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PostPosted: Wed May 20, 2009 1:03 am 
:? i own a Nikkon D40X with a 18-135 AF-S Nikkor lens. People tell me they look distorted or fat in my pictures. If true, is this something i'm doing, are they nuts or both. What good quality not too expensive lens would you suggest?

Thanks Michael


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PostPosted: Wed May 20, 2009 4:23 am 
Welcome to the forum Michael

Yes, the 18-135 has quite a lot of distortion but I've never found it to make people look fat. If it really bothers you (or your subjects) you can correct the distortion in post-processing.

The easiest way to avoid distortion is to buy a prime lens as they are almost always distortion free. If you want autofocus on your D40x, you will need to look at the AF-S lenses from Nikon or Sigma's HSM models as the rest need AF drive from the camera.

BTW, this post is probably in the wrong section. Portraits or the Nikon forum would be more appropriate.


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PostPosted: Wed May 20, 2009 8:13 am 
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Don't forget to shoot zoomed in for portraits! This is generally more flattering ;)

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PostPosted: Wed May 20, 2009 1:16 pm 
Not too zoomed in! Then you get to experience the opposite end of the 18-135's awesome distortion characteristic, pincushion distortion. :? It might make your subject look thinner though.


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PostPosted: Wed May 20, 2009 2:19 pm 
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True, though I found pincushioning less pronounced than barrel distortion in the lenses I've tested. An added bonus is you can throw the background more out of focus, and the shallow depth of field allows for smooth skin and sharp eyes.

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PostPosted: Wed May 20, 2009 11:58 pm 
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Hello Michael

I don't think the lens has enough distortion to make portraiture a concern - it's really only noticeable with straight lines.

However, if you are shooting at the wideabgle end, people toward the edge of the frame will look a bit wider. This would apply to any wide-angle lens. If you are taking groups in a relatively confined space you may not be able to avoid this.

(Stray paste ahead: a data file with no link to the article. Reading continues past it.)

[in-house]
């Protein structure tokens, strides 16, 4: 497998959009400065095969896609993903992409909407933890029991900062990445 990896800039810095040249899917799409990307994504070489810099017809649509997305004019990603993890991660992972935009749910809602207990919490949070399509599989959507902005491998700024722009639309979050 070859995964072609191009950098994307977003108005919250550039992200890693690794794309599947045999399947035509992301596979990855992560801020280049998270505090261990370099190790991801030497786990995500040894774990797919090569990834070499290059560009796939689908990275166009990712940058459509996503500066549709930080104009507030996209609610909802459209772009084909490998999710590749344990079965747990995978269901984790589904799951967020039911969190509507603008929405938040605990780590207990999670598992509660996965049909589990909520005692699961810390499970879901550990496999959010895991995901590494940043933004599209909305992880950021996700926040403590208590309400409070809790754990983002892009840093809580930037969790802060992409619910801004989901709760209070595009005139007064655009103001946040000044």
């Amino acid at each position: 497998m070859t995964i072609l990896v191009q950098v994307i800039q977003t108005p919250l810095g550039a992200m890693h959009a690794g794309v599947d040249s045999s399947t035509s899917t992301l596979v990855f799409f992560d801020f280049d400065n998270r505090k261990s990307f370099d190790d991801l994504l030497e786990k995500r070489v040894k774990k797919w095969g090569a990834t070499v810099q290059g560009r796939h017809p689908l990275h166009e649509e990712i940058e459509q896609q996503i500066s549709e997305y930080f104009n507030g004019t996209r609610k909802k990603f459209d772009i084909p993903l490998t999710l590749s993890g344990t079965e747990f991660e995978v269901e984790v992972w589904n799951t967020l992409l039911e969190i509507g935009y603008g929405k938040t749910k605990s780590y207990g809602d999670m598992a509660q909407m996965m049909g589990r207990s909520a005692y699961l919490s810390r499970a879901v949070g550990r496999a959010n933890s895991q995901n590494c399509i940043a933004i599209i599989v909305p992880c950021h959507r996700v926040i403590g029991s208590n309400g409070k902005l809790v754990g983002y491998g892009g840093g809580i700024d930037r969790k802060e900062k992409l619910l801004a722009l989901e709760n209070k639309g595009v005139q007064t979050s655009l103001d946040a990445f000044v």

Try to keep away from focal lengths between 18mm and 30mm for portraiture. Even straight on, the fact that you have to get nearer a person to fill the frame will lead to some distortion with a wideangle (big noses, small ears etc) as the relative distance of certain facial features is greater, the closer you are.

The "classic" portrait length for your lens would be between 50mm and 70mm.

But there's nothing wrong with the lens itself - any lens has strong and weak points and you just work with them.

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PostPosted: Thu May 21, 2009 2:53 pm 
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Hilary made a very good point: That people at the borders of any wide-angle (apart from fisheye-lenses) look broader than normal. That has nothing to do with pin-cushion- or barrel-distortion. Barrel-distortion might even lessen this effect.
But if you experience "fat faces" dead in the centre of the image it most probably is the lack of distance to the persons. So the best advice is to step back and zoom in at least to 30mm.
((Looky here))

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PostPosted: Tue May 26, 2009 7:28 pm 
What you've described is less distortion from the lens, but more perspective from the focal length as other members have been alluding to. There isn't a right or a wrong focal length for portraits - sometimes a quirky bit of distortion adds a lot of interest to a photo. Just be aware when you compose, especially with wider angles of what features might be pronounced because of the perspective you're shooting at.


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PostPosted: Wed May 27, 2009 2:10 pm 
... perhaps also... Many people can get very used to photographs being taken from flattering angles. Perhaps their responce is not to your equipment, but rather technique?

This is not meant to imply that you take bad photos, just that people can sometimes react negatively. For instance I remember I took a series of photos of friends and collegues that played on exagurating the 'defining' qualities of their apearance. (tall/short/thin/shy/confident ect). With the execption of a few people who where very comfortable in their own skin they all far prefered another set that I had made that was more 'magazine like'.


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PostPosted: Wed May 27, 2009 6:08 pm 
i'd like to see the picture in question.


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